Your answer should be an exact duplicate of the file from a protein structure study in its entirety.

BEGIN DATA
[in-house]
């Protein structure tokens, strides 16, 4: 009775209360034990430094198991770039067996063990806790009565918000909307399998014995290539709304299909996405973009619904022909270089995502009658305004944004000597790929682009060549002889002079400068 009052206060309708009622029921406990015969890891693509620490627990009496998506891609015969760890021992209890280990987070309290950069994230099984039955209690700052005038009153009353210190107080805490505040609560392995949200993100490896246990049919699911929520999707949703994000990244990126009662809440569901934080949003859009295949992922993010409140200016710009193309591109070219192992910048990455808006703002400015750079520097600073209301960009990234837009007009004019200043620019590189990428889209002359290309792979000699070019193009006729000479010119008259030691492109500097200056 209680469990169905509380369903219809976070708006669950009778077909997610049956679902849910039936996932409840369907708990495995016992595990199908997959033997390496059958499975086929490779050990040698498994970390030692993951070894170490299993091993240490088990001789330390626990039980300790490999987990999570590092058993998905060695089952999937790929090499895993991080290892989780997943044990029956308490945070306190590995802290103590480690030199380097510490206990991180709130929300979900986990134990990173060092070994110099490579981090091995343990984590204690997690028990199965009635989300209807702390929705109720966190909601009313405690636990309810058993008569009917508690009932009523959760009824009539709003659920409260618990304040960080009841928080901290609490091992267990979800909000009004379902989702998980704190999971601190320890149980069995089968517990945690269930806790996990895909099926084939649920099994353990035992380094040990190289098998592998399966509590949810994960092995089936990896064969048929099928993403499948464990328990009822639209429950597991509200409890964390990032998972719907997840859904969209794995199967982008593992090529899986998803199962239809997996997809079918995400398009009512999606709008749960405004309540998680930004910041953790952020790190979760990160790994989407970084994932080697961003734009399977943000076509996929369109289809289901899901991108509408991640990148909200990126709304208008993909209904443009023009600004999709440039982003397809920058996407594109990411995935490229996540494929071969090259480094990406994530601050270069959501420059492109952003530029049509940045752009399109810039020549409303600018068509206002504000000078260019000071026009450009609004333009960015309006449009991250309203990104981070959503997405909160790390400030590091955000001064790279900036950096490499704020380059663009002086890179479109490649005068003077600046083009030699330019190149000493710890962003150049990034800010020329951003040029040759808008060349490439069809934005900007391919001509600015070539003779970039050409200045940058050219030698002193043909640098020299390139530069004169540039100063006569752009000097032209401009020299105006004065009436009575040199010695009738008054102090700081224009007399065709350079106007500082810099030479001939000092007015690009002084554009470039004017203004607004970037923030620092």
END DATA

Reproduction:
[in-house]
């Protein structure tokens, strides 16, 4: 009775209360034990430094198991770039067996063990806790009565918000909307399998014995290539709304299909996405973009619904022909270089995502009658305004944004000597790929682009060549002889002079400068 009052206060309708009622029921406990015969890891693509620490627990009496998506891609015969760890021992209890280990987070309290950069994230099984039955209690700052005038009153009353210190107080805490505040609560392995949200993100490896246990049919699911929520999707949703994000990244990126009662809440569901934080949003859009295949992922993010409140200016710009193309591109070219192992910048990455808006703002400015750079520097600073209301960009990234837009007009004019200043620019590189990428889209002359290309792979000699070019193009006729000479010119008259030691492109500097200056 209680469990169905509380369903219809976070708006669950009778077909997610049956679902849910039936996932409840369907708990495995016992595990199908997959033997390496059958499975086929490779050990040698498994970390030692993951070894170490299993091993240490088990001789330390626990039980300790490999987990999570590092058993998905060695089952999937790929090499895993991080290892989780997943044990029956308490945070306190590995802290103590480690030199380097510490206990991180709130929300979900986990134990990173060092070994110099490579981090091995343990984590204690997690028990199965009635989300209807702390929705109720966190909601009313405690636990309810058993008569009917508690009932009523959760009824009539709003659920409260618990304040960080009841928080901290609490091992267990979800909000009004379902989702998980704190999971601190320890149980069995089968517990945690269930806790996990895909099926084939649920099994353990035992380094040990190289098998592998399966509590949810994960092995089936990896064969048929099928993403499948464990328990009822639209429950597991509200409890964390990032998972719907997840859904969209794995199967982008593992090529899986998803199962239809997996997809079918995400398009009512999606709008749960405004309540998680930004910041953790952020790190979760990160790994989407970084994932080697961003734009399977943000076509996929369109289809289901899901991108509408991640990148909200990126709304208008993909209904443009023009600004999709440039982003397809920058996407594109990411995935490229996540494929071969090259480094990406994530601050270069959501420059492109952003530029049509940045752009399109810039020549409303600018068509206002504000000078260019000071026009450009609004333009960015309006449009991250309203990104981070959503997405909160790390400030590091955000001064790279900036950096490499704020380059663009002086890179479109490649005068003077600046083009030699330019190149000493710890962003150049990034800010020329951003040029040759808008060349490439069809934005900007391919001509600015070539003779970039050409200045940058050219030698002193043909640098020299390139530069004169540039100063006569752009000097032209401009020299105006004065009436009575040199010695009738008054102090700081224009007399065709350079106007500082810099030479001939000092007015690009002084554009470039004017203004607004970037923030620092």